The initial Russian invasion in Ukraine was a hubristic attempt at regime change. Russia’s operation failed spectacularly with defeats on the outskirts of Kyiv and Mykolaiv, forcing a revision of war aims. Yet recent Russian gains in Donbas, incremental though they may be, offer a sobering check on expectations for how this war may progress. Russia may have lost its bid to deny Ukraine sovereignty, but the contest for territorial control continues with significant losses on both sides.
The original concept of operations does not appear to have been a large envelopment of Ukraine’s Joint Forces Operation in the Donbas. Russia took far too long to capture Izyum earlier on, because it had few forces available to the task. This was one of the many Russian failures resulting from its early strategy in the war, which spread out forces along competing axes of attack, pursuing unreachable objectives. A month in, Russian forces were exhausted, and in need of an operational pause to regroup. By the time the Russian MoD declared that it was redeploying units from Kyiv to focus on the Donbas Ukraine had managed to fortify positions and the overall military balance was no longer that favorable for a Russian offensive.
Instead, in the northern parts of the region, Russia sought to create two pockets around Ukrainian forces, front of attack from Slovyansk to Severodonetsk. Russian forces first sought to attack from Izyum towards Slovyansk/Kramatorsk, creating a partial envelopment, and cutting off ground lines of communication to these cities. Separately, the Russian military intended to encircle Severodonetsk to the east, thereby capturing all of Luhansk region. The Russian aim was to sever the two areas from each other, creating isolated pockets. This effort failed, as early attacks appeared piecemeal, with insufficient forces, and little progress was made from Izyum. Hence the offensive stalled. The Russian armed forces then shifted the bulk of their effort further east to Serverodnetsk, using Izyum as a pinning front rather than a central axis of advance.
Further south Russian units made little progress pushing directly from Donetsk. In Zaporizhia most of the attacks were fixing efforts, with few Russian forces available for a southern axis of advance. Although there is evidence to suggest that Russian forces have made slight progress in the south. Ukraine launched a series of its own counter attacks, pushing Russian artillery away from Kharkiv, and pressing towards Izyum from the West. However, Ukraine’s counteroffensives also ran out of steam, and in the north the Russian military still controls a buffer strip of territory inside Ukraine. At this stage it looks doubtful that Ukraine’s forces can threaten the flow of Russian supplies to Izyum.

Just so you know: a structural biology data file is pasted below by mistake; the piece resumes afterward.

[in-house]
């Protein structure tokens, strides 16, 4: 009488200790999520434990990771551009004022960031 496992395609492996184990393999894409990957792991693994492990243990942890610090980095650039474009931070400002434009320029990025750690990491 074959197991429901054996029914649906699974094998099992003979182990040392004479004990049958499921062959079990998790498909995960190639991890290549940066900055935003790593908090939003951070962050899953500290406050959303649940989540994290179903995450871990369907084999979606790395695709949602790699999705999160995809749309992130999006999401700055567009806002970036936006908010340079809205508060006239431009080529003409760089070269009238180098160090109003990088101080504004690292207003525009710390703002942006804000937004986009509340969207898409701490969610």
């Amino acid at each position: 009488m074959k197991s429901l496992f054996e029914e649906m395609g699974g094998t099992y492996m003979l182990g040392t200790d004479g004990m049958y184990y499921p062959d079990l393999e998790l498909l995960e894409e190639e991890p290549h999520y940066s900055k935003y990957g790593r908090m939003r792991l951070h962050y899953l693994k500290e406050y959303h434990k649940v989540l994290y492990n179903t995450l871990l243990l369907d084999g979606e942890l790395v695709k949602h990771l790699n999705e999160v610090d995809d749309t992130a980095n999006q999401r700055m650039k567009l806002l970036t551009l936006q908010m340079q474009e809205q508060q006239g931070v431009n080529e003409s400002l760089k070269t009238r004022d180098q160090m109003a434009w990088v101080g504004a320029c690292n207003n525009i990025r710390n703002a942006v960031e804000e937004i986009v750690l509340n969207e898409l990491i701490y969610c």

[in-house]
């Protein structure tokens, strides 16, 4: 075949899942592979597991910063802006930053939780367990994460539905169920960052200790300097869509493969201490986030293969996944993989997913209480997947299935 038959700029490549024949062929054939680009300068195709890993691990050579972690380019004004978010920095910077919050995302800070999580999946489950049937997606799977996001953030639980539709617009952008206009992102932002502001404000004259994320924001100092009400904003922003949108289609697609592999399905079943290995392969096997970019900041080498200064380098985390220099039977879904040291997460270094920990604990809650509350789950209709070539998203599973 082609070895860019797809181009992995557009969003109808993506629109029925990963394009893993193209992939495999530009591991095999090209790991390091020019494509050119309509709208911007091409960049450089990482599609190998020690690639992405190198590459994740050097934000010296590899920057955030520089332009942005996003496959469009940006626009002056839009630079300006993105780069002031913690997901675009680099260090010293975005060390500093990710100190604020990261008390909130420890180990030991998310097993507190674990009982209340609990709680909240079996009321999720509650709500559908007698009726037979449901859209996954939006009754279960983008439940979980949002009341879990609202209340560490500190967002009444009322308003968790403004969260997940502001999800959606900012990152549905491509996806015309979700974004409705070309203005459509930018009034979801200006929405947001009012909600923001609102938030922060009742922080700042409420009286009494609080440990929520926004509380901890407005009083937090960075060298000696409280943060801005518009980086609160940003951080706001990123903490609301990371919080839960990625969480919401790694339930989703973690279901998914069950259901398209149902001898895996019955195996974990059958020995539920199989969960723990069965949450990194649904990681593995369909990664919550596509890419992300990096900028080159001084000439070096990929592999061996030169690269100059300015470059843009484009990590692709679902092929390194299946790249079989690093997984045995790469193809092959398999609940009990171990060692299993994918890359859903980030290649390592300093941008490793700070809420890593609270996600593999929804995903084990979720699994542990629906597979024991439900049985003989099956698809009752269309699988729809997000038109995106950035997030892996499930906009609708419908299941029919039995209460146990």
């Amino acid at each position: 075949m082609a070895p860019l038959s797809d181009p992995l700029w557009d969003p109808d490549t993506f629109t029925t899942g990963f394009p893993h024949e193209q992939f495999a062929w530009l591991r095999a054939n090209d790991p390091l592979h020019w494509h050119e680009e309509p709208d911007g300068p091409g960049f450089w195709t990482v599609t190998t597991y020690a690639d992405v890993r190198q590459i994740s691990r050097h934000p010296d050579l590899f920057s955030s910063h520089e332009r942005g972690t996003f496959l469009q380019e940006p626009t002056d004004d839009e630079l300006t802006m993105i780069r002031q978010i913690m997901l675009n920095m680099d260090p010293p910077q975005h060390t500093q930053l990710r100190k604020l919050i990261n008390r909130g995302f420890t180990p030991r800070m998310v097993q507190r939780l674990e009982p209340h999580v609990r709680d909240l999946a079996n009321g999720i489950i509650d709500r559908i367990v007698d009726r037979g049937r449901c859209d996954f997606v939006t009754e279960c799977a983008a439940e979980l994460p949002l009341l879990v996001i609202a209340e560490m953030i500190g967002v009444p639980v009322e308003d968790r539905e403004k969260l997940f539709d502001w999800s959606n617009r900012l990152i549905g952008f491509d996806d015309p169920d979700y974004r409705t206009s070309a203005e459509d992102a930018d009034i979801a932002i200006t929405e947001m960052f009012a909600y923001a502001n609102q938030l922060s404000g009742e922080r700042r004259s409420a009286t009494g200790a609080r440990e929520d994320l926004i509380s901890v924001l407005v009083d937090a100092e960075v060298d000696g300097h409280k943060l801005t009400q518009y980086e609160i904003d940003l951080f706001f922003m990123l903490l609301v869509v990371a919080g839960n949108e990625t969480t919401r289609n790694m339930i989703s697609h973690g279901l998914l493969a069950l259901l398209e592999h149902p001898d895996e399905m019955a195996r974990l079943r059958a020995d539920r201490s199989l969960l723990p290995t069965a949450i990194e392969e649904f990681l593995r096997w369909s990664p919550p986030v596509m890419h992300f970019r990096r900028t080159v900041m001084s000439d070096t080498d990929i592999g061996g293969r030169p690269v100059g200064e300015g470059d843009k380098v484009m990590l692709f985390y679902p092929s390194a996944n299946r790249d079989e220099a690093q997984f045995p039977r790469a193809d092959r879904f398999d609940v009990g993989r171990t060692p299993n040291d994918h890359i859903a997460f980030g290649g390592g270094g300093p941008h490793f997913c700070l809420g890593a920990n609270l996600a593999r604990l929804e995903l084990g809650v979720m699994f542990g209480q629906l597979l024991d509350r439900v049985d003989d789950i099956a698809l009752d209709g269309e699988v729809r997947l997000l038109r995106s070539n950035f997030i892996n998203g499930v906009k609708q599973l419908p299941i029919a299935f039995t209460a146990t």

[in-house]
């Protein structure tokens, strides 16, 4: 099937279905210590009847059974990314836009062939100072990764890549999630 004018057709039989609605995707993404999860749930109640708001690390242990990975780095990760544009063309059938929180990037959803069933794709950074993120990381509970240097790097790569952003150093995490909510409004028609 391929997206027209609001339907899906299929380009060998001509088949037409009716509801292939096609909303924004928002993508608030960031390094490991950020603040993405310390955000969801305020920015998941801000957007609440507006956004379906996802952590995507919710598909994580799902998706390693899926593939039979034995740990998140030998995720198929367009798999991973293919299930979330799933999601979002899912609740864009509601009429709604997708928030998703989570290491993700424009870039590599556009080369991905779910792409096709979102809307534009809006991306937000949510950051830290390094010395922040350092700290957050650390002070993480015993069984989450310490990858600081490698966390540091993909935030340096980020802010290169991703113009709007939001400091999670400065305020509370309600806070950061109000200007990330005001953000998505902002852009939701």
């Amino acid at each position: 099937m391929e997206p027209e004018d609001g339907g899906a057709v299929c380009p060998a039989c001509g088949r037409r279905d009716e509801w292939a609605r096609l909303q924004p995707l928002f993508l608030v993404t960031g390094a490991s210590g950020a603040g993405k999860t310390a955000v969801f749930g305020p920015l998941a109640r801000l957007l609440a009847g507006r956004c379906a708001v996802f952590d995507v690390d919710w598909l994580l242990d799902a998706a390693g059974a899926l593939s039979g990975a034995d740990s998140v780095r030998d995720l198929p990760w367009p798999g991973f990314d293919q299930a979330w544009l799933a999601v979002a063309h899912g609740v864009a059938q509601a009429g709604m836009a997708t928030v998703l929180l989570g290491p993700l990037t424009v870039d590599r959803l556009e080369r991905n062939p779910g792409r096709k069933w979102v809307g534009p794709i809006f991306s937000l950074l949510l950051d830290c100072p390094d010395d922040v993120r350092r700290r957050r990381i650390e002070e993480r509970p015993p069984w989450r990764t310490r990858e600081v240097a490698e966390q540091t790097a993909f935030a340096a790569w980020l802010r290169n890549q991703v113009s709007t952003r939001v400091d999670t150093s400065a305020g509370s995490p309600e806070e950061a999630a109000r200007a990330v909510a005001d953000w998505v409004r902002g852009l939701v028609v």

Initially stymied, the Russian military broke through at Popasna, south of Severodonetsk and began pushing towards Soledar. This breakthrough threatens to sever Ukrainian forces in Lysychansk/Severdonetsk. Russian forces have also captured Lyman, the last significant town north of the Siverskyi Donets river. Ukrainian forces had conducted a tactical retreat from Svitlodarsk, which could have the effect of shifting the entire battle line further west. Ukraine is bringing reinforcements into the region, looking to establish a secondary line at Bakhmut, and south of the Siverskyi Donets River.
Hence the breakthrough by Russian forces may not have much momentum. It depends on Russia’s available manpower reserves, and ability to sustain the advance. The Russian military has spent months tiring to hire additional contract servicemen, deploying reservists, and now organizing additional battalions based on existing force structure. Together, these efforts represent a form of shadow mobilization. These are piecemeal efforts that allow the Russian military to sustain itself in the war, but do not address the fundamental deficit in manpower.